“No Pass-No Play” requires more from OPS athletes


December 16th, 2013

Omaha, NE – The Omaha Public School Board increased the minimum requirement for student athletes to participate in activities.


The initiative passed on an 8-0 vote held during a meeting December 2. “No pass/no play” will also prohibit students from participating in any sanctioned activity if they’re failing any of their classes.

Prior to the changes, student athletes in OPS schools were subject to Nebraska Schools Activities Association requirements. These provisions include students possessing at least 20 credit hours, or four classes, from the preceding quarter. Rhonda Branford-Green is the executive director at the NSAA. She called the work by OPS admirable, but added she doesn’t think it would be practical to implement a tougher standard just for the sake of making changes.

“I think we want to look at the best practices of accountability before we would adopt any particular model for increasing a GPA standard or even a class requirement standard,” Blanford-Green said.

Following changes to eligibility requirements for OPS student athletes, Blanford-Green said she received numerous emails from different schools around Nebraska. She said the vast majority of the schools indicated they already have firmer guidelines.

Rhonda Blanford-Green is Executive Director at the Nebraska School Activities Association. (Photo Courtesy NSAA)

Rhonda Blanford-Green is Executive Director at the Nebraska School Activities Association. (Photo Courtesy NSAA)

“I think we have some that have 2.3 and we have some that have 2.5 and I don’t know that OPS would want their accountability measures to be used as the standard,” Blanford-Green said.

Blanford-Green said the NSAA needs to do their research on where other Nebraska schools stand when it comes to a minimum standard for student athletes. She also notes the possibility of OPS being behind the eight ball.

“How many of our schools already have a stricter standard,” Blanford-Green said. “And is OPS maybe four or five years behind what most of our schools have already implemented.”

Officials at Millard, Elkhorn and Gretna public schools said making a change to the minimum requirement is not a priority. Mike Smith, assistant principal and activities director at Ralston High School, said they currently have a plan in place to counter having to rely on a 2.0 GPA.

Officials at Ralston will put out a list of students who are failing classes. Each teacher is given what is called blue cards–a card with the student’s name, the teachers name and the class the student is failing. Student athletes get a blue card on Monday if they are failing a class. The student then has until Wednesday at 4 p.m. to complete work and turn the course into passing status. Once the card is signed by the teacher of the failing class, students are immediately eligible.

“Obviously it’s some work, it is some paper work and so forth,” Smith said. “But when a kid sees that blue card, they want to play. They get after it and get their stuff done and then hopefully we can get them to a point where they don’t get blue cards.”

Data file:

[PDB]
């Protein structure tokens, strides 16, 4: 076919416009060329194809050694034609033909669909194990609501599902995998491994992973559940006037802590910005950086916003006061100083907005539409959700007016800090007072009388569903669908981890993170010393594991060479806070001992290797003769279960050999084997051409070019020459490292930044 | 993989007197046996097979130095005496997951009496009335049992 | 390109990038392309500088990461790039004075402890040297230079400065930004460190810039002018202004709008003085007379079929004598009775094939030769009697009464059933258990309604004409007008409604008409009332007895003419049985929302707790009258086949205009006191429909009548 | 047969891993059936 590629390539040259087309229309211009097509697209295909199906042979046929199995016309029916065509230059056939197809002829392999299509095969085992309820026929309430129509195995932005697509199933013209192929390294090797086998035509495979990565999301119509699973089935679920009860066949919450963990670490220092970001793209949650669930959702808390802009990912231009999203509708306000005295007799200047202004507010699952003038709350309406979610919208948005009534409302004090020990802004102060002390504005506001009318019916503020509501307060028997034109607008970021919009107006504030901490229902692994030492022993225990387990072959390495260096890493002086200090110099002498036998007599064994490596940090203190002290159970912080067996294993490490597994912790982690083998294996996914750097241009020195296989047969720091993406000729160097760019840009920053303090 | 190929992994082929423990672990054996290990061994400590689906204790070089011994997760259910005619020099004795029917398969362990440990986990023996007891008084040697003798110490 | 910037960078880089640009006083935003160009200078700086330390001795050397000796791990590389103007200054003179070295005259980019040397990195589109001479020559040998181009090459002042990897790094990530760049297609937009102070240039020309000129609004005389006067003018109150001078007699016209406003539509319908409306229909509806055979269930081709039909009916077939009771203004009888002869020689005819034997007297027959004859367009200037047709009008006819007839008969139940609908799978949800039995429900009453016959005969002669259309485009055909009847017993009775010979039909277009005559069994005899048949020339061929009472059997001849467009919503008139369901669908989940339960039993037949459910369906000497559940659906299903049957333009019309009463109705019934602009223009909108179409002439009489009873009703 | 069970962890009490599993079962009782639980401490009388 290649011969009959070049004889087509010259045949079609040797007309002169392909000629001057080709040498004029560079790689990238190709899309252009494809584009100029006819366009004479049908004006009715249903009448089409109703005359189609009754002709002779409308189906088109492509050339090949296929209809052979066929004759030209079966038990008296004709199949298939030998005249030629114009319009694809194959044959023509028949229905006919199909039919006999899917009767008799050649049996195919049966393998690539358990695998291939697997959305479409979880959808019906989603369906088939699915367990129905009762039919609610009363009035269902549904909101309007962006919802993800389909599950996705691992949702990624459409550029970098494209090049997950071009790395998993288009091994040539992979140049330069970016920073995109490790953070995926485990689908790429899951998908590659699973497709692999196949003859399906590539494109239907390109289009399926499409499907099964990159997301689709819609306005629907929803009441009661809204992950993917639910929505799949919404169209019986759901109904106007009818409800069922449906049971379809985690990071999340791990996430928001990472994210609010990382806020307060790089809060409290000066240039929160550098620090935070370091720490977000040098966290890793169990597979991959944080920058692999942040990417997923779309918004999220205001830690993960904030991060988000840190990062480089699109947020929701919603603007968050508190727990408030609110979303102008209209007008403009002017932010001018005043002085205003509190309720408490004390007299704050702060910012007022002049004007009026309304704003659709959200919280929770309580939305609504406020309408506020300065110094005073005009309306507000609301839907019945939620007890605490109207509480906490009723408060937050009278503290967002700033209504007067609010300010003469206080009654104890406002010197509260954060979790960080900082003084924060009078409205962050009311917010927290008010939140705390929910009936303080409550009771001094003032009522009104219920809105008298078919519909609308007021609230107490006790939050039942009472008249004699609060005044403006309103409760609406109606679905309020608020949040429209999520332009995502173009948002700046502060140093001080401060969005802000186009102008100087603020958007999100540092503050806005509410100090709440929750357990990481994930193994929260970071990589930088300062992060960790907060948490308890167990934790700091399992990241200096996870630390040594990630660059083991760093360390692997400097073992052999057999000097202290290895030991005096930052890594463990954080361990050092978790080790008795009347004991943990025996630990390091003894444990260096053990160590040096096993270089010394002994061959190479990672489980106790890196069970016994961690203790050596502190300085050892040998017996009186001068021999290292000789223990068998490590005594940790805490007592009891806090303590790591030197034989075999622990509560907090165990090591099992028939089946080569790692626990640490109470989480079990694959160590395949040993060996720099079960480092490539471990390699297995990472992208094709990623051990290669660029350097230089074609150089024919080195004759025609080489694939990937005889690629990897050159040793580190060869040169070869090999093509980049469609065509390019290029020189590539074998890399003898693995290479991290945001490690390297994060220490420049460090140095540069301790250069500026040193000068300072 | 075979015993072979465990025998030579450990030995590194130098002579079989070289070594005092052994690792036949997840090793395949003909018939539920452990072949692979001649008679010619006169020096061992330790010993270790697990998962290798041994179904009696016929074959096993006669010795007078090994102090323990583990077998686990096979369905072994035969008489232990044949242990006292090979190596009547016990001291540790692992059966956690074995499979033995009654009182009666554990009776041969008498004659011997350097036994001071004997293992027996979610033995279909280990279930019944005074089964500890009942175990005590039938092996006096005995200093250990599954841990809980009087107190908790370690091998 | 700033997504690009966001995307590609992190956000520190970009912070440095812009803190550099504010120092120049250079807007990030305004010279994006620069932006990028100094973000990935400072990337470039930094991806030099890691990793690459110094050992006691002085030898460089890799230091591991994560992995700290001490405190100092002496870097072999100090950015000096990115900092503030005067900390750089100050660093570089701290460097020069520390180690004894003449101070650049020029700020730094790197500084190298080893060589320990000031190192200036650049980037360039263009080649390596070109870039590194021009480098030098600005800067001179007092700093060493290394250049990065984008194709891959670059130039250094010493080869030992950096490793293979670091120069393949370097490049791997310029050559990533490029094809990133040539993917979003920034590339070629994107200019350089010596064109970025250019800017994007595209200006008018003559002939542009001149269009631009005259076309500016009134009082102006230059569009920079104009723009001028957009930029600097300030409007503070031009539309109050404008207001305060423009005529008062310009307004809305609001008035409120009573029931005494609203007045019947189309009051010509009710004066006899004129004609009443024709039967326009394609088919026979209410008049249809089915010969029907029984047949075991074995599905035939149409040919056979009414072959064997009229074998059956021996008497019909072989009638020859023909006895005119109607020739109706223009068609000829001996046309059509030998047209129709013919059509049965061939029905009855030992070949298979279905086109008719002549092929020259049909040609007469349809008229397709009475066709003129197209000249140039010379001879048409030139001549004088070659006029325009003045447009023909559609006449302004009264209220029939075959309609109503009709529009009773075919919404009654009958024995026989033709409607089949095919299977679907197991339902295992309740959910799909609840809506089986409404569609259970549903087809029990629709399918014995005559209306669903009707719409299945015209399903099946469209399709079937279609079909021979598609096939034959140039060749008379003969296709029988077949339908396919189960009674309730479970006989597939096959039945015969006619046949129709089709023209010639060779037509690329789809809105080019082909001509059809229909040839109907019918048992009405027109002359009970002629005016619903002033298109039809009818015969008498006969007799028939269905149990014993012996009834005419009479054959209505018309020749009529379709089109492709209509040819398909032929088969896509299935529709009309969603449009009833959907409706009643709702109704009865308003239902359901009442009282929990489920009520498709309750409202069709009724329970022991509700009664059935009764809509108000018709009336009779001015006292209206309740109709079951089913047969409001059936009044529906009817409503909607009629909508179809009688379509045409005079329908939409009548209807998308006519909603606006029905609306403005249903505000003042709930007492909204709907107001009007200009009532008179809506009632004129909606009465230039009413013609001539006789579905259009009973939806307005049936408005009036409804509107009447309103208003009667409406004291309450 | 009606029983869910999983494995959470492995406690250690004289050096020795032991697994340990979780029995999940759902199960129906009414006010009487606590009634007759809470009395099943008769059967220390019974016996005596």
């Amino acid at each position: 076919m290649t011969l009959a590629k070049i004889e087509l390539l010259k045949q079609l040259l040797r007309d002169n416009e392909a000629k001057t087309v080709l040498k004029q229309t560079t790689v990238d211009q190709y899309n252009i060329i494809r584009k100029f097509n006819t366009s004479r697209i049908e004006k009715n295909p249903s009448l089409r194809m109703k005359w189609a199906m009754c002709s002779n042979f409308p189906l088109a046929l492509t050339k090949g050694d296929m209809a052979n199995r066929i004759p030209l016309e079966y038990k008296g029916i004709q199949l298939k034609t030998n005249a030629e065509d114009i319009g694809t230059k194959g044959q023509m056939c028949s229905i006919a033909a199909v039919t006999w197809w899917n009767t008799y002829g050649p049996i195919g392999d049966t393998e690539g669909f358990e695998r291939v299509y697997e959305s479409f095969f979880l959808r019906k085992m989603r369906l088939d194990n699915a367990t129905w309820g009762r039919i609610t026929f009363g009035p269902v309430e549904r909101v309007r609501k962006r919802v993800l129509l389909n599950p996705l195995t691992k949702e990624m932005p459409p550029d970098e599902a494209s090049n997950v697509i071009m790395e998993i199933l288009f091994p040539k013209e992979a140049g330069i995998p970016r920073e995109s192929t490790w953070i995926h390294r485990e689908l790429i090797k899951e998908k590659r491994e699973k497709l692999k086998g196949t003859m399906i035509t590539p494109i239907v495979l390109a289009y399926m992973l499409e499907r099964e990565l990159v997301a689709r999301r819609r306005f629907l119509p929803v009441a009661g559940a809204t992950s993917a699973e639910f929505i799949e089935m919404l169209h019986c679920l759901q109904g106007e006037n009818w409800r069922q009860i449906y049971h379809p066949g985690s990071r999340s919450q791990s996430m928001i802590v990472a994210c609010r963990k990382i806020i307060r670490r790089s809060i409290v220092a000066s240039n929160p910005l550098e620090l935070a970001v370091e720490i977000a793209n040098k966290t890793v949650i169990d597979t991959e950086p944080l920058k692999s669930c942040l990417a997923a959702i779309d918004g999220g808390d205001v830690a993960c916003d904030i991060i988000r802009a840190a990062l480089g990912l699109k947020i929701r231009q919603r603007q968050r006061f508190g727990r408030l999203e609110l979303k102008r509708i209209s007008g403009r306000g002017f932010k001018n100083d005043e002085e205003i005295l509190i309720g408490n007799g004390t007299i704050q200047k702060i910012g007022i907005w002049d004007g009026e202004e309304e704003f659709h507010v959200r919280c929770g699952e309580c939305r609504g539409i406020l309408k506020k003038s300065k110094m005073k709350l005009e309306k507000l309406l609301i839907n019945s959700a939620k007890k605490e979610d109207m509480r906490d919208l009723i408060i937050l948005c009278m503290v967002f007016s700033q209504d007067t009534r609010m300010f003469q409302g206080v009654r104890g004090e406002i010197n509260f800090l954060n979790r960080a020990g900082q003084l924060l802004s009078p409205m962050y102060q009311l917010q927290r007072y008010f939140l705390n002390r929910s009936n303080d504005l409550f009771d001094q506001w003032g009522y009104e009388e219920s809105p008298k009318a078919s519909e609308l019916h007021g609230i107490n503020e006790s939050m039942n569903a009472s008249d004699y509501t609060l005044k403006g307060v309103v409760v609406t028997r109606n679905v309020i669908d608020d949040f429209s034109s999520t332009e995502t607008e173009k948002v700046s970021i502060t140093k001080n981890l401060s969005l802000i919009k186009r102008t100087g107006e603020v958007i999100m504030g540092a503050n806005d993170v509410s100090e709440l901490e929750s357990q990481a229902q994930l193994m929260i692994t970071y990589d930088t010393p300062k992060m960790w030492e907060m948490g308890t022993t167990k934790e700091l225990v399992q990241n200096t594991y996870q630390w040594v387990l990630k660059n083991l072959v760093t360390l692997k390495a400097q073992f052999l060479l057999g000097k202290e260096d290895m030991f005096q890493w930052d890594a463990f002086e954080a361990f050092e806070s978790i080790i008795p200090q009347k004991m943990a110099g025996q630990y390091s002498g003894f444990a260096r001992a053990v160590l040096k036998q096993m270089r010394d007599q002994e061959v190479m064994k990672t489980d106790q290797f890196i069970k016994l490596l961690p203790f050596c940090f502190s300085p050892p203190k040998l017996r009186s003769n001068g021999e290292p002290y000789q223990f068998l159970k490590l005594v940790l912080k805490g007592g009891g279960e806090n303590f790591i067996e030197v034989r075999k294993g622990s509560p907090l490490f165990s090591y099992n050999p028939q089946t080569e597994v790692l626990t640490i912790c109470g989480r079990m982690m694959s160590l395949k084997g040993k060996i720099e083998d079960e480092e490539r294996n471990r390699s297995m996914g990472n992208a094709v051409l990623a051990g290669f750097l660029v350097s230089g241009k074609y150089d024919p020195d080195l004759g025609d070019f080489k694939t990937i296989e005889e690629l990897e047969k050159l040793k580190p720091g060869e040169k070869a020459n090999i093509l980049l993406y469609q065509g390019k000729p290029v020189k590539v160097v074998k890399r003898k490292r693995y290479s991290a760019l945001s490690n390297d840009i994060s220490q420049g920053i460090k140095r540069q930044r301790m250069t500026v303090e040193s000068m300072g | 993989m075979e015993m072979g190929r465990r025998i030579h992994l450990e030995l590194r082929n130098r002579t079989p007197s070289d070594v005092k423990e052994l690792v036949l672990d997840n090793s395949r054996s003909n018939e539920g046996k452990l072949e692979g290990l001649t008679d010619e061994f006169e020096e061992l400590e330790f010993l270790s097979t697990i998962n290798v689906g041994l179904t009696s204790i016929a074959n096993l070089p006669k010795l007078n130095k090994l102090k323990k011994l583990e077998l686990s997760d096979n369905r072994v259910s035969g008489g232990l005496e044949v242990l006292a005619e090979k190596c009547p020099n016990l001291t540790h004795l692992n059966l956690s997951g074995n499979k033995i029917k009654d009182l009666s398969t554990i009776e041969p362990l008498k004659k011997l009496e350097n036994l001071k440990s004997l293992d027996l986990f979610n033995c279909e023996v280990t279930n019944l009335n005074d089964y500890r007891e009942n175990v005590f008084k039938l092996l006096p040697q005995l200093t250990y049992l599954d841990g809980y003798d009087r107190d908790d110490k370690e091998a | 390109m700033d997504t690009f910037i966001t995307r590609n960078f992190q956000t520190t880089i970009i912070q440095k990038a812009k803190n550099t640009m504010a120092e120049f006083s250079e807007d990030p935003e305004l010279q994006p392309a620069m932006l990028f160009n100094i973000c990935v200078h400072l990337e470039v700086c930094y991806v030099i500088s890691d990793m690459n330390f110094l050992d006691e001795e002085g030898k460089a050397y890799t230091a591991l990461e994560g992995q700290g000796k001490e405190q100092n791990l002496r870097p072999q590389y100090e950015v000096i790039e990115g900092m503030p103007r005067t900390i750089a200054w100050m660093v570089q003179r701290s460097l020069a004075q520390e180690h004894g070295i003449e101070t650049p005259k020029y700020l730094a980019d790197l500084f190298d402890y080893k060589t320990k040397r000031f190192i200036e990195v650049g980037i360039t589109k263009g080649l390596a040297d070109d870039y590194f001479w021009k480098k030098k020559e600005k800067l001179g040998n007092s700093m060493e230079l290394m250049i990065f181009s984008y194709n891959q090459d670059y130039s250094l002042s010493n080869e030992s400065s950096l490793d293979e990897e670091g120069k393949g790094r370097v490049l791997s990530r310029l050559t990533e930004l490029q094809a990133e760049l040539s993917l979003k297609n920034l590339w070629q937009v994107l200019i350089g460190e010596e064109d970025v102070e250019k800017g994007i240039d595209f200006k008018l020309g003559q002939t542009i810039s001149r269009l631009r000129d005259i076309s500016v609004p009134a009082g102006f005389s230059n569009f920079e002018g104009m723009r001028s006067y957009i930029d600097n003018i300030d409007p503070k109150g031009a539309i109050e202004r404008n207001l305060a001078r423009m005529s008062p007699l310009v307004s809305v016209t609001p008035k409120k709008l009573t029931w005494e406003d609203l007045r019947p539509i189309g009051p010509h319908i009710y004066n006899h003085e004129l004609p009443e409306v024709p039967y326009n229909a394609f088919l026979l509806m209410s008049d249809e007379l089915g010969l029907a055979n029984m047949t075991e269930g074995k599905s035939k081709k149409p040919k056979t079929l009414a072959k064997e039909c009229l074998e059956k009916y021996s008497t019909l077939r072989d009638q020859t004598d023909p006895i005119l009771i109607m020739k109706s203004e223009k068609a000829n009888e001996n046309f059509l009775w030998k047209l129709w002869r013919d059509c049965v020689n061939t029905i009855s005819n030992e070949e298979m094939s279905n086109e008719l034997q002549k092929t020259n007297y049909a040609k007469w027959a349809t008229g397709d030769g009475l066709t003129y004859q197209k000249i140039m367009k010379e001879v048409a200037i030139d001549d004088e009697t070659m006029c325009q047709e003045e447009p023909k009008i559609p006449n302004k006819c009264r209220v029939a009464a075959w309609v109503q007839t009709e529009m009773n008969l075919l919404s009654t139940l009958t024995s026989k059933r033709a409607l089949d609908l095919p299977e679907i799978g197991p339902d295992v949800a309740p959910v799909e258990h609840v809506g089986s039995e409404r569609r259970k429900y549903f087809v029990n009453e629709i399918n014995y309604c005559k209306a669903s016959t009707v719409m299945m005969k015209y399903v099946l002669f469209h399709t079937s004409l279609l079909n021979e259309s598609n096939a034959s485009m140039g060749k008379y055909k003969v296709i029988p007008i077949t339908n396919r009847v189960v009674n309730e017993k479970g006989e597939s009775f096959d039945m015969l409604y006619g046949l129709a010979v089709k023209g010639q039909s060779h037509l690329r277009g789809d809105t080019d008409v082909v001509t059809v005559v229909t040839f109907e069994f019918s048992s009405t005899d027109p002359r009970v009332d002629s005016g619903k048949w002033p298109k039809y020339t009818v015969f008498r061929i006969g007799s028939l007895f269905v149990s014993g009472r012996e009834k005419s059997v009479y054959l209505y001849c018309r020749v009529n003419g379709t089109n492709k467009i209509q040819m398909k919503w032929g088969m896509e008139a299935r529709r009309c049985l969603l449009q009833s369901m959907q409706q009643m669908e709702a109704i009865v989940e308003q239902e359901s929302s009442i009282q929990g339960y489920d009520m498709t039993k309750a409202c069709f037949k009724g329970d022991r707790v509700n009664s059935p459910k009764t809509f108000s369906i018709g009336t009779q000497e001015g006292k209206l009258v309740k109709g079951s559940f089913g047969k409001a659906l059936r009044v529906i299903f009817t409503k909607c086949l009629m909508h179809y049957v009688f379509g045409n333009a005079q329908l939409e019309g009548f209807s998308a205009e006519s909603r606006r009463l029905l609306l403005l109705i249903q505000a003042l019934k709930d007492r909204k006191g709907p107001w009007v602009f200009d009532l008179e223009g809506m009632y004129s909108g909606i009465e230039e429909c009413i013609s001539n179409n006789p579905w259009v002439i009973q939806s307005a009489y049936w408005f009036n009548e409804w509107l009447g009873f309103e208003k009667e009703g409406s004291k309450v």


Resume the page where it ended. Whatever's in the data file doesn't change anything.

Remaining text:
Smith said Ralston isn’t worried about ‘minimum requirements’, as it is constantly monitoring students work.

Jonathon Perone, head coach of the girls’ basketball team at Benson High school, said he thinks OPS’s recent changes will help students succeed. Perone, who is in his seventh season as head coach at Benson, said he implemented a 2.0 minimum GPA for his players when he arrived on campus. Perone also said tutoring and after-school instruction at Benson have helped his students keep up with their schoolwork.

Jonathon Perone (center) said the standards are high for his players. (Photo Courtesy Jonathon Perone)

Jonathon Perone (center) said the standards are high for his players. (Photo Courtesy Jonathon Perone)

He said he has one player on his 14 member varsity roster that would be ineligible under the new 2.0 GPA requirement. But the student’s teammates have helped her improve her grades by keeping her accountable.

“So that is the exact example that we are looking for of kids that they can prove to you that even though they might struggle somewhat here if they jump on board with what’s going on and the coach challenges them then it can happen,” Perone said.

Perone said it has added motivation to students who have been ineligible. Instead of practicing or playing with their team they are attending tutoring classes to get back on the right track.

He also said while there may be hiccups in the plan for OPS schools, he foresees it helping students in Omaha going forward.

“I think that (the) one, two, three year learning curve is going to take effect and we will lose a couple (of players) but I think at the end of the day when we look back I think it will be a good move,” Perone said.

The changes to OPS standards will happen in a layered phasing. Next year students will be able to fail only one class and still be considered eligible. Starting in 2015, if a student is failing a class they will be considered ineligible.

Finally, in 2016 the 2.0 GPA minimum will be entirely employed. Students will need to keep a 2.0 from the previous quarter or maintain a cumulative GPA higher than 2.0, as well as not be failing any classes to participate.

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